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Portsmouth has £2m a year more to spend on housing following HRA reform

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Portsmouth has £2m a year more to spend on housing following HRA reform


Published by 24publishing for in Housing and also in Local Government

Portsmouth has £2m a year more to spend on housing following HRA reform Portsmouth has £2m a year more to spend on housing following HRA reform

A council has announced it has £2 million a year more to spend on housing following the scrapping of the Housing Revenue Account (HRA).

The new system will see Portsmouth City Council inherit a share of the national housing debt totalling £88m, rather than continue to pay a “substantial amount” of tenants’ rent back to government.

The changes, which will start on 1 April 2012, mean the council will have approximately £2 million more to spend on services for tenants every year.

The changes have been welcomed by Portsmouth council residents and leaseholders, some of whom have campaigned in favour of the changes for many years.

The move to self financing will allow the council to prepare a 30-year business plan based on the rental income it receives from its stock.

Councillor Steven Wylie, the city’s Cabinet Member for Housing, said: "This is brilliant news for council residents and means we'll have more money to invest back in to our service, and ultimately, people's homes. It gives us much more freedom over our own budget which is good news.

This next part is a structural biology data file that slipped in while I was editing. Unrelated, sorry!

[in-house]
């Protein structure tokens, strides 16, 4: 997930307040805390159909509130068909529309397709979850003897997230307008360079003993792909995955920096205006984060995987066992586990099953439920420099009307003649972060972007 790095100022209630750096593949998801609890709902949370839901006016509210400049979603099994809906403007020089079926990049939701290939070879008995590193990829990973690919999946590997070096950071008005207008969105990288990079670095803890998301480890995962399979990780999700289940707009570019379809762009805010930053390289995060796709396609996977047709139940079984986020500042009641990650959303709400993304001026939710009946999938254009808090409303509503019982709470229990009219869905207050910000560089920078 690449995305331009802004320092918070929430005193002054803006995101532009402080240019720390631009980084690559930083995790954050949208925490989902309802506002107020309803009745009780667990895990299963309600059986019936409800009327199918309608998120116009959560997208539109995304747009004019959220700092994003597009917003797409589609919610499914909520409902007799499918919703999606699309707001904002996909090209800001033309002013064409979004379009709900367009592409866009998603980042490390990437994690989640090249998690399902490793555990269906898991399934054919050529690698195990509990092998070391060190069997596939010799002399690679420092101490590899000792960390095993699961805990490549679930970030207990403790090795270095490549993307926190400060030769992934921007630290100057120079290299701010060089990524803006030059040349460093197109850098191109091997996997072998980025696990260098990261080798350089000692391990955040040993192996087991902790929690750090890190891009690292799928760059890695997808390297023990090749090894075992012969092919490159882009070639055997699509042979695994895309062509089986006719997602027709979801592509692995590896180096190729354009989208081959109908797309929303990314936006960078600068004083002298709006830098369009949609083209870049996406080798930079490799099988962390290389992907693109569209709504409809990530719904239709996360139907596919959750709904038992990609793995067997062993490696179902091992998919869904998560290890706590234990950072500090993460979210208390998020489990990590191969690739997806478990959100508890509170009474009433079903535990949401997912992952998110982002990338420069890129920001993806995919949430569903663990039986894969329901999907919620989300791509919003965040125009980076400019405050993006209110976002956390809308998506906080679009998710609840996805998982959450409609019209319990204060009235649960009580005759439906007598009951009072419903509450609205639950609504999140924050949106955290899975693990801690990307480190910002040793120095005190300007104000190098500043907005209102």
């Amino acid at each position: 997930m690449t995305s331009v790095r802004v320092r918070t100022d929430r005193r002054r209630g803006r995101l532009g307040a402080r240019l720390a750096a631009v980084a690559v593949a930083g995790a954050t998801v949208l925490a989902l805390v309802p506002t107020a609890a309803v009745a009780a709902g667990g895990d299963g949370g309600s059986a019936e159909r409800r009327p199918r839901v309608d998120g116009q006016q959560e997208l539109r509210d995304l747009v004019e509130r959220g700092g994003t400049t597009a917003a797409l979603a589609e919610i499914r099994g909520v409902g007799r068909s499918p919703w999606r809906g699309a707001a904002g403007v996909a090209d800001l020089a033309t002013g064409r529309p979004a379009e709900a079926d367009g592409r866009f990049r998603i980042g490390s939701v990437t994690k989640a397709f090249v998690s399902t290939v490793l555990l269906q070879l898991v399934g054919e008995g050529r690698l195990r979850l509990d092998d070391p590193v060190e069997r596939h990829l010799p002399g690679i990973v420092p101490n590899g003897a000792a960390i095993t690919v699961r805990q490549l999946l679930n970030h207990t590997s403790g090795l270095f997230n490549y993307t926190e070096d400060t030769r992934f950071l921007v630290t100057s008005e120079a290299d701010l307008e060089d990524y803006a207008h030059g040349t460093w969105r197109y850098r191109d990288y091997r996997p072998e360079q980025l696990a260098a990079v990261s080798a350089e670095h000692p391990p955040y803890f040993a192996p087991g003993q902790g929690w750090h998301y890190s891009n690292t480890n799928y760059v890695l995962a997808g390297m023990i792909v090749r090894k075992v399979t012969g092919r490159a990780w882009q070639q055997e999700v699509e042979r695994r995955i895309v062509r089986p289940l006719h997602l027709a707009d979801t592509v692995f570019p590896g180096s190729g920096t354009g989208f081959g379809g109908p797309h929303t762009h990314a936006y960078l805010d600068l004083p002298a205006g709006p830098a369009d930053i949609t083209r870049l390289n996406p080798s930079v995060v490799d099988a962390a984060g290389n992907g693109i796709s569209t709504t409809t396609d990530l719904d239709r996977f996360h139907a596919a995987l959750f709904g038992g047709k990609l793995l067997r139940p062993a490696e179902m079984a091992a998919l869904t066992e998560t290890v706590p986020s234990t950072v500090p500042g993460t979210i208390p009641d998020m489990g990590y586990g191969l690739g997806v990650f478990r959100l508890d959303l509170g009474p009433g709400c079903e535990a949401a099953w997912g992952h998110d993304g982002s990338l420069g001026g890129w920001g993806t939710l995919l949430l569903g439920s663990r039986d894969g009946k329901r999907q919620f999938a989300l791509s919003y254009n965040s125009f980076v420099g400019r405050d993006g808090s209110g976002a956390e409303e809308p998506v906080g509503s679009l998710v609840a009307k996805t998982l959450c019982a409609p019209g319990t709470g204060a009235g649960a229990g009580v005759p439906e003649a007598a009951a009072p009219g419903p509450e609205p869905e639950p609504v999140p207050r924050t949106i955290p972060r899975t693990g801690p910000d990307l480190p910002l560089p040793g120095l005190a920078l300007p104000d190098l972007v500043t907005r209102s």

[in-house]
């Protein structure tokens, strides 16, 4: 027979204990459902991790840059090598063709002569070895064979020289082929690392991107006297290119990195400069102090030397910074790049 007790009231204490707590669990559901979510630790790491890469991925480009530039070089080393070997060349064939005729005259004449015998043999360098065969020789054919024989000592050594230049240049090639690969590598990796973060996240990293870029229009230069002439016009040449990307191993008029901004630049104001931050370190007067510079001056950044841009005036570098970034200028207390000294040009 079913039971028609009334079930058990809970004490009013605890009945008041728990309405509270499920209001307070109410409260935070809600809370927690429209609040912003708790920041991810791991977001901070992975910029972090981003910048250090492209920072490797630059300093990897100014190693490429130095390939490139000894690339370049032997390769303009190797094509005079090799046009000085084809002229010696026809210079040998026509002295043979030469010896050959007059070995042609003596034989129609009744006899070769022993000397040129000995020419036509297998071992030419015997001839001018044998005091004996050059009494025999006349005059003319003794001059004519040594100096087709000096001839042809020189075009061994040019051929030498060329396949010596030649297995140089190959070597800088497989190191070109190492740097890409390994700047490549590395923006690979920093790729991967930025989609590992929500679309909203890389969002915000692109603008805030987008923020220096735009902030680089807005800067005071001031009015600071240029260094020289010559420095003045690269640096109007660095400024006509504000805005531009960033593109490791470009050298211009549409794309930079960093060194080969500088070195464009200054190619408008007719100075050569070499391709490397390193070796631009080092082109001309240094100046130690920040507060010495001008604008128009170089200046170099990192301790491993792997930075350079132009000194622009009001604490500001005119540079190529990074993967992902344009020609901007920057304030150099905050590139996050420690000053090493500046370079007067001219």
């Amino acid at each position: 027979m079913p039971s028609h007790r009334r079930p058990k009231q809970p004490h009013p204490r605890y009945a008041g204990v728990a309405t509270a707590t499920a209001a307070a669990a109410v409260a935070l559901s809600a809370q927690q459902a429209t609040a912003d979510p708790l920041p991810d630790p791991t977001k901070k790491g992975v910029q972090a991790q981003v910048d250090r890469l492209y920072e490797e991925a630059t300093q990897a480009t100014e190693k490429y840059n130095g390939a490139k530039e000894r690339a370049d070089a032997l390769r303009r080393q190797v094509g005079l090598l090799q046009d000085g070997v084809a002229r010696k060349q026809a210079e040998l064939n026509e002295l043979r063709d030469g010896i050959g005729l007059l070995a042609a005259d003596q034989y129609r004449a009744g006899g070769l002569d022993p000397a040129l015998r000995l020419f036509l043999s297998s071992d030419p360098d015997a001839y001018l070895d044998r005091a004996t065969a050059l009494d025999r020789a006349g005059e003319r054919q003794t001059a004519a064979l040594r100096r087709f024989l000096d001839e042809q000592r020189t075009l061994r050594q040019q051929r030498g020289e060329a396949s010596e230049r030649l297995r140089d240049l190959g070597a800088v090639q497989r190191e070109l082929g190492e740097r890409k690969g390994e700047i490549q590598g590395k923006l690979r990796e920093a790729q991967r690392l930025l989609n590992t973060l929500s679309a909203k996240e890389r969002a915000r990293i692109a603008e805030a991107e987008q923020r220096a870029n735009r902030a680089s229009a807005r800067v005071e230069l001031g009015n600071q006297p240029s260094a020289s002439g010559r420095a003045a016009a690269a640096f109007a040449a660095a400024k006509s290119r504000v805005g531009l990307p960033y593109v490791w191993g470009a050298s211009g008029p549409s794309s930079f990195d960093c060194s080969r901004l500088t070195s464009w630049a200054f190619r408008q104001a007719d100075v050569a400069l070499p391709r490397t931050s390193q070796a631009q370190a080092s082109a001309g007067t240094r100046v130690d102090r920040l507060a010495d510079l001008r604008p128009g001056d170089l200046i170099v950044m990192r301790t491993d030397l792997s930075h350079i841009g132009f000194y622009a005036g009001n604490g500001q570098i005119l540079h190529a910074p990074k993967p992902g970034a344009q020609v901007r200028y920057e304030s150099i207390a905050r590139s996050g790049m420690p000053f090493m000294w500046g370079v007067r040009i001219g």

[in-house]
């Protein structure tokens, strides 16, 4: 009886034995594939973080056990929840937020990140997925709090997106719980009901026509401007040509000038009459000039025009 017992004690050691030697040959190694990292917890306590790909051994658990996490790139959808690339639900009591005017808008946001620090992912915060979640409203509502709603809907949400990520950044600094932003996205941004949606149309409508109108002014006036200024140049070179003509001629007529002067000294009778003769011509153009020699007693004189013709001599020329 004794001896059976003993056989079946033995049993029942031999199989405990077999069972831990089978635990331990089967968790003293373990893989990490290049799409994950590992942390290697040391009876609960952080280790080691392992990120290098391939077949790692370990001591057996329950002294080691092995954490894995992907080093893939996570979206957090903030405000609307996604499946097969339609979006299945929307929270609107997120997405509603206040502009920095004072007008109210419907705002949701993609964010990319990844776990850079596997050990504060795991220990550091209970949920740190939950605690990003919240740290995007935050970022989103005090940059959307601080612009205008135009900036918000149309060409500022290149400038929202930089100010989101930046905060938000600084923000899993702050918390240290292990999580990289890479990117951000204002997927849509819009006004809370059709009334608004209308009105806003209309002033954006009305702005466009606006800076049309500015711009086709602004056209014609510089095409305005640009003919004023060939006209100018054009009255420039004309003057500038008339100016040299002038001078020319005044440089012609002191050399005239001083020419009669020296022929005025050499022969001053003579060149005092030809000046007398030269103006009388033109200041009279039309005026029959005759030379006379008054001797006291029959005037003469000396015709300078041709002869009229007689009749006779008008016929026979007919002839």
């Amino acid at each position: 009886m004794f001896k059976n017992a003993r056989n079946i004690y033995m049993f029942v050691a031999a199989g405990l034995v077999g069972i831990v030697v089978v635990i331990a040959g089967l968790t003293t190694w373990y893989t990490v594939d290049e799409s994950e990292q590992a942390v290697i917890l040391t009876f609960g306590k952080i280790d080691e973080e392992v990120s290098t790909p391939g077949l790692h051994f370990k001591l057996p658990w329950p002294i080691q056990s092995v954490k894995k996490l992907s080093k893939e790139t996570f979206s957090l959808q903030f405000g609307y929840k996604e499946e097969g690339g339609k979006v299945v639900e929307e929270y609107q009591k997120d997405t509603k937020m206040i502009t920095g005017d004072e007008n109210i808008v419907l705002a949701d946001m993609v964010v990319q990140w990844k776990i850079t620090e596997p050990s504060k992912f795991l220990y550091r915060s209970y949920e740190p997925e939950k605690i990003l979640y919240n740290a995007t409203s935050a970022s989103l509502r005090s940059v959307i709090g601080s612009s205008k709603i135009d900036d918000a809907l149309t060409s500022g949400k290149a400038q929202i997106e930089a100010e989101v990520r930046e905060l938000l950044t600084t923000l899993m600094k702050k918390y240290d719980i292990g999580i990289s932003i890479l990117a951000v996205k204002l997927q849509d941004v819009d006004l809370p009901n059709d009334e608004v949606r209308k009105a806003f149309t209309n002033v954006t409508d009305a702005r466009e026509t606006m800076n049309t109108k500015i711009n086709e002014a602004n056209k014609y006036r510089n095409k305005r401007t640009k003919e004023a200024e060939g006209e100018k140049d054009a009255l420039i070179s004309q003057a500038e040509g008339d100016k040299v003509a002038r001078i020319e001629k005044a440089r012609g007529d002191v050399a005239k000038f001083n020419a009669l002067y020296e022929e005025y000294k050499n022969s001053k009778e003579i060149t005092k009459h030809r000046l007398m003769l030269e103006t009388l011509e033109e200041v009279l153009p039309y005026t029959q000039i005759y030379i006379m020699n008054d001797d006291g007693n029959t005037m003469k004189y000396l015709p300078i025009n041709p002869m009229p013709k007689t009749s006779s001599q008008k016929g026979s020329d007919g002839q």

"However, it still means that Portsmouth tenants are paying government debts which our residents and service are not responsible for, which is not ideal. However, the new system is still a massive improvement."

The rent increase has also been set for the next year at 4% - below inflation and less than the Government’s recommended increase of 8% for social landlords.  

Cllr Wylie said: “Many of the residents I spoke to were in favour of the 4% rise, and to me, this was the fairest way of setting the rent. We worked very closely with residents on this budget and conducted a consultation, which helped inform my decision. 

“We’ve kept the rents lower than recommended by government as I don’t want our tenants to be priced out of their homes. We have increased some of our other charges as many residents told us they felt this is fair. Our other charges are still well below market value."

Other councils have decided to settle for lower rent increases, such as Ipswich, Reading and Newcastle.

Meanwhile, Birmingham City Council – the largest stock holding local authority in the UK – plans to freeze council rents until 2013.


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